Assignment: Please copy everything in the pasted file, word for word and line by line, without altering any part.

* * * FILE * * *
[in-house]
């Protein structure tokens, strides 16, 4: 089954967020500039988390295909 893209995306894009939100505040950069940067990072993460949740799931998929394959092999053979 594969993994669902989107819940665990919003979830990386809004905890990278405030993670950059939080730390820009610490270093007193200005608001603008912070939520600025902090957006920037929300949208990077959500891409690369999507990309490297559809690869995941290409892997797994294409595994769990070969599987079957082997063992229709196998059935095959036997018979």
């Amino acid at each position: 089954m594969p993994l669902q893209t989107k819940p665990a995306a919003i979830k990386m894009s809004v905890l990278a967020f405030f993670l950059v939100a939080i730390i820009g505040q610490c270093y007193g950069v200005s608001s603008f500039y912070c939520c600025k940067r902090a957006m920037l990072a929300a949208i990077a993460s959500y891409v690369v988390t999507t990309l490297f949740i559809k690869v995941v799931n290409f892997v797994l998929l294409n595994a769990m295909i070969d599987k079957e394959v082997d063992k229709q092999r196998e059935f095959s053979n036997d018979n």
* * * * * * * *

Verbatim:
[in-house]
């Protein structure tokens, strides 16, 4: 089954967020500039988390295909 893209995306894009939100505040950069940067990072993460949740799931998929394959092999053979 594969993994669902989107819940665990919003979830990386809004905890990278405030993670950059939080730390820009610490270093007193200005608001603008912070939520600025902090957006920037929300949208990077959500891409690369999507990309490297559809690869995941290409892997797994294409595994769990070969599987079957082997063992229709196998059935095959036997018979």
């Amino acid at each position: 089954m594969p993994l669902q893209t989107k819940p665990a995306a919003i979830k990386m894009s809004v905890l990278a967020f405030f993670l950059v939100a939080i730390i820009g505040q610490c270093y007193g950069v200005s608001s603008f500039y912070c939520c600025k940067r902090a957006m920037l990072a929300a949208i990077a993460s959500y891409v690369v988390t999507t990309l490297f949740i559809k690869v995941v799931n290409f892997v797994l998929l294409n595994a769990m295909i070969d599987k079957e394959v082997d063992k229709q092999r196998e059935f095959s053979n036997d018979n």